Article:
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To wield old partisans, in hands as old,
Cankred with peace, to part your cankred hate;
If ever you disturb our streets again,
Your lives lliall pay the forfeit of the peace.
For this time all the rest depart away,
You Capulet shall go along with me;
And, Montague, come you this afternoon,
To know our further pleasure in this case,
To old free-town, our common judgment-place.
Once more, on pain of death, all men depart.

[Exeunt Prince and Capulet, &c.

S C Ε Ν Ε II. La. Mon. Who set this ancient quarrel new abroach? Speak, nephew, were you by when it began?

Ben. Here were the servants of your adversary, And your's, close fighting, ere I did approach ; I drew to part them : in the instant came The fiery. Tybalt, with his fword prepar'd, Which, as he breath'd defiance to my ears, He fwung about his head, and cut the winds: Who, nothing hurt withal, hiss’d him in fcorn. While we were interchanging thrufts and blows, Came more and more, and fought on part and part, Till the Prince came, who parted either part.

La. Nlon. O where is Romeo! saw you him to-day? Right glad am I he was not at this fray.

Ben. Madam, an hour before the worshipp'd fun 'Pear'd through the golden window of the east, A troubled mind drew me to walk abroad : Where underneath the grove of sycamour, That westward rooteth from the city-side, So early walking did I see your fon. Tow'rds him I made; but he was ’ware of me, And stole into the covert of the wood. 1, measuring his affections by my own, (That most are busied when they're most alone), Pursued my humour, not pursuing him; And gladly shunn'd, who gladly fled from me.

Mon. Many a miorning hath he there been seen With tears augmenting the fresh morning-dew; Adding to clouds more clouds with his deep fighs:

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But all fo soon as the all-cheering sun
Should, in the farthest east, begin to draw
The shady curtains from Aurora's bed;
Away from light steals home my heavy son,
And private in his chamber pens himself ;
Shuts up his windows, locks fair day-light out,
And makes himself an artificial night.
Black and portentous must this humour prove,
Unless good counsel may the cause reinove.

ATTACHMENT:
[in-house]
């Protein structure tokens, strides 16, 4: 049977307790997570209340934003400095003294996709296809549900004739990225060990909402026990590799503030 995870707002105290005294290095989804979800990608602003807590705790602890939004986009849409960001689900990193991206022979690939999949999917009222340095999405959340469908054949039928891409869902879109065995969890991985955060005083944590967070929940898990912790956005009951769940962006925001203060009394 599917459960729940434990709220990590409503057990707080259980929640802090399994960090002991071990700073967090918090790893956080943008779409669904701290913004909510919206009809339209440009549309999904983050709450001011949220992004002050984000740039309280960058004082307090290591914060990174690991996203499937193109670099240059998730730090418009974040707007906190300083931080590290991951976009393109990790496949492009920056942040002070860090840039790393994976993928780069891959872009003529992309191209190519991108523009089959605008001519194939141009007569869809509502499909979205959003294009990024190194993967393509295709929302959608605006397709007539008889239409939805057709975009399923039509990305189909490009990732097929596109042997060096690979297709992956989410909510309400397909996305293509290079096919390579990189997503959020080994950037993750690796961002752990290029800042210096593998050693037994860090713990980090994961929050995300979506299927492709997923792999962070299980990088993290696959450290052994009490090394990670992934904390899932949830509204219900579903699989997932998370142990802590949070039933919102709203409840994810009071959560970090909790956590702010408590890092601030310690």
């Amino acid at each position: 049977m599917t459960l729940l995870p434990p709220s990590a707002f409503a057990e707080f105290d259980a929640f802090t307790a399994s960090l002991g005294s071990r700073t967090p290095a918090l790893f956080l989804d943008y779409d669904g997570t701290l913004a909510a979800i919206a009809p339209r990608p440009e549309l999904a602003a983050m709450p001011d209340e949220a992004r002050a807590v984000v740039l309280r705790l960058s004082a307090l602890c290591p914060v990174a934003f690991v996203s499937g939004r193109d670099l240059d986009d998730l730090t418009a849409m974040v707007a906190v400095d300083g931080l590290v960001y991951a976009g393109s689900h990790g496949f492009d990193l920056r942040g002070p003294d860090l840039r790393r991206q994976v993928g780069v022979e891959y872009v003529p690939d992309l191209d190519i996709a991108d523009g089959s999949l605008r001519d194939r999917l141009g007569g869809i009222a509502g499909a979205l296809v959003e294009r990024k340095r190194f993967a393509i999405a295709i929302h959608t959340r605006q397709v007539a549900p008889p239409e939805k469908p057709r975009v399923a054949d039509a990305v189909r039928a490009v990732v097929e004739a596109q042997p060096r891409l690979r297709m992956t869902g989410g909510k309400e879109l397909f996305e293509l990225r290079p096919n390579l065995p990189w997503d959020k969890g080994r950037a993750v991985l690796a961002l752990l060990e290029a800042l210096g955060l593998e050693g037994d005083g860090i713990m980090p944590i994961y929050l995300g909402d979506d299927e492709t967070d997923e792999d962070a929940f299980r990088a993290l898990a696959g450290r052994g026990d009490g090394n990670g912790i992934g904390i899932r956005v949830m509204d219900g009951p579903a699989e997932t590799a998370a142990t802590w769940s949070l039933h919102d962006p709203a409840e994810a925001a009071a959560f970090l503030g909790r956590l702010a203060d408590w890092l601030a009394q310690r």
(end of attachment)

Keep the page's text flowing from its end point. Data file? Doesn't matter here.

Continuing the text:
Ben. My Noble uncle, do you know the cause?
Mon. I neither know it, nor can learn it of him..
Ben. Have you importun'd him by any means?

Alon. Both by myself and many other friends:
But he, his own affections' counsellor,
Is to himself, I will not say how true;
But to himself so secret and so ciose,
So far from founding and discovery ;
As is the bud bit with an envious worm,
Ere he can spread his sweet wings to the air,
Or dedicate his beauty to the sun.
Could we but learn from whence his sorrows grow,
We would as willingly give cure, as know.

Enter Romeo.
Ben. See where he comes: so please you step aside,
I'll know his grievance, or be much deny’d.

tion. I would thou wert so happy by thy stay To hear true Thrift. Come, Madam, let's away.

[Exeunt.
Ben. Good morrow, cousin.
Rom. Is the day so young?
Ben. But new itruck nine.

Rom. Ak me, lad hours seem long !
Was that my father that went hence so fast ?

Ben. It was: what sadness lengthens Romeo's hours?
Rom. Not having that, which having makes them

short.
Ben. In love?
Rom. Out-
Ben. Of love?
Rom, Out of her favour, where I am in love:
Ben. Alas, that love to gentle in his view,

Should

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Should be fo tyrannous and rough in proof!

Rom. Alas, that love, whose view is muffled still, Should without

eyes

see path-ways to his ill!
Where shall we dine ? -O me! What fray was
Yet tell me not, for I have heard it all. [here?
Here's much to do with hate, but more with love :
Why then, O brawling love ! O loving hate !
Oh, any thing of nothing first create !
O heavy lightness ! serious vanity!
Mil-thapen chaos of well-seeming forms !
Feather of lead, bright smoak, cold fire, fick health,
Still-waking sleep, that is not what it is!
This love feel I, that feel no love in this.
Dost thou not laugh?

Ben. No, cor, I rather weep.
Rom. Good heart, at what?
Ben. At thy good heart's oppression.

Rom. Why, such is love's tranfgreflion.
Griefs of mine own lie heavy in my breast ;
Which thou wilt propagate, to have them press’d
With more of thine; this love that thou hast shewn,
Doth add more grief to too much of mine own.